High blood pressure and pregnancy
Dr. Michael R. Foley, MD, FACOG, is the chair and program director of the Obstetrics and Gynecology department at Banner – University Medical Center Phoenix. For more information on this topic, talk with your doctor or call (602)-230-2273 (CARE).
Question: My husband and I are trying to get pregnant, but I am on medication for high blood pressure. Is it safe for me to become pregnant?
Answer: While high blood pressure is certainly something doctors monitor during pregnancy, it does not mean you cannot have a healthy pregnancy. Since you in the process of trying, now would be a good time to talk to your women’s health care professional about your plans. An important thing to ask whether the medication you are taking is safe for you to take while pregnant.
If it is not, your physician can make the change in your prescription. It is much better to make changes in your medications that could impact your blood pressure before you become pregnant, so your body has time to become accustom to the changes before enduring all the other changes that occur during pregnancy.
Once you are pregnant, it is important to inform your OB/GYN right away about your high blood pressure and your medication. The physician will want to monitor your blood pressure levels throughout your pregnancy. You might be referred to a perinatologist, a physician who specializes in high-risk pregnancies. You will check in with this doctor several times during your pregnancy to make sure all is well with you and your baby.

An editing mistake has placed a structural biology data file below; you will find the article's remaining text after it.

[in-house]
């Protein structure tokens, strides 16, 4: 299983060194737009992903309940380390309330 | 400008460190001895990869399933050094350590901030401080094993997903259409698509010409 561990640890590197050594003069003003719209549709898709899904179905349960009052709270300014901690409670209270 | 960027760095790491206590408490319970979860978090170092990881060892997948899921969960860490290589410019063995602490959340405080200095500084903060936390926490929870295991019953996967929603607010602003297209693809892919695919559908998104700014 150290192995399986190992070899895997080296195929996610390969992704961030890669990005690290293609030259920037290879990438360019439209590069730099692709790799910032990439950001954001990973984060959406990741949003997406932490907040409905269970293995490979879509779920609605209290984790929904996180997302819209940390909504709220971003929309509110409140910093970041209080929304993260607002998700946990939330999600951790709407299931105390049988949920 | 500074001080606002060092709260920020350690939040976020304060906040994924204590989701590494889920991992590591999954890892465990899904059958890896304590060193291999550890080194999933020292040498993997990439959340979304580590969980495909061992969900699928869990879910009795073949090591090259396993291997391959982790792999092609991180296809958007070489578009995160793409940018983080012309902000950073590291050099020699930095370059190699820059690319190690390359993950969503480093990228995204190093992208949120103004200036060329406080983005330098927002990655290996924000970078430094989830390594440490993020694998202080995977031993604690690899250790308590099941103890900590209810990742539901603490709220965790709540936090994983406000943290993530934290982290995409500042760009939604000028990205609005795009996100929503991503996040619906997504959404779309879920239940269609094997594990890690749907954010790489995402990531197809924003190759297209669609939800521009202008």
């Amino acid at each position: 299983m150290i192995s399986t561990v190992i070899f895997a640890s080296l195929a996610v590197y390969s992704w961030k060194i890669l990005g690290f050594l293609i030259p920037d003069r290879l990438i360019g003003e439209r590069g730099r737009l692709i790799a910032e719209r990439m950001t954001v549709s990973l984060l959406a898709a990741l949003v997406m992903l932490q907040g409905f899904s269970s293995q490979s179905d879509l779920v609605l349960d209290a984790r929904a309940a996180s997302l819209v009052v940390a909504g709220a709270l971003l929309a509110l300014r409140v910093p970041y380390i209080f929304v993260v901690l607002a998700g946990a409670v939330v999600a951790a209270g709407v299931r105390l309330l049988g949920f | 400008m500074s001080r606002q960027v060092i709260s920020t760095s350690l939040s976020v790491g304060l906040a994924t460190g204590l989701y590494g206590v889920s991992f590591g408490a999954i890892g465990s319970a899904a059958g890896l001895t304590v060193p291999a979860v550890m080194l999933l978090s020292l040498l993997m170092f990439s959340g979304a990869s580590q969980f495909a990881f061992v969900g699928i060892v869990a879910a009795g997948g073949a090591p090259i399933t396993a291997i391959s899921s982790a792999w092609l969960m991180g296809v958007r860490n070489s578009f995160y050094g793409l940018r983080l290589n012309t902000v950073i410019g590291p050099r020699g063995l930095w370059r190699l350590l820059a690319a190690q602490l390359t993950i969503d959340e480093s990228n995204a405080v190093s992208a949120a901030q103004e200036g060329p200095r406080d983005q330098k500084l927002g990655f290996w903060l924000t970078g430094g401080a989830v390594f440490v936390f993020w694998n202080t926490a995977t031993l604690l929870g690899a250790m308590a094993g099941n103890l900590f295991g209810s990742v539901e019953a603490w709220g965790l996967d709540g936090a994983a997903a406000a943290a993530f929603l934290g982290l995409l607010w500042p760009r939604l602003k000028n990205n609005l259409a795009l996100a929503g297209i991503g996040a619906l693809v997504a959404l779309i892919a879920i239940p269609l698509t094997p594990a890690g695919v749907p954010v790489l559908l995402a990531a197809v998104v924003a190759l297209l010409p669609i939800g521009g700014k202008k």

One reason we monitor pregnancies with high blood pressure so closely is that it can lead to the development of preeclampsia, a risky high blood pressure condition that can occur 20 weeks and later into the pregnancy. If this condition develops prior to 37 weeks of pregnancy, the mother will most likely be monitored more frequently, asked to reduce time on her feet and limit salt intake. Your physician may even increase the dosage of your blood pressure medications to safely improve control.
While there is an increase risk of this condition for women with a history of high blood pressure, it is certainly not a guarantee. Optimization of your blood pressure prior to pregnancy is extremely helpful. If you control your blood pressure levels before and throughout pregnancy, and limit your salt intake, you are on the right track to better maintaining a healthy pregnancy.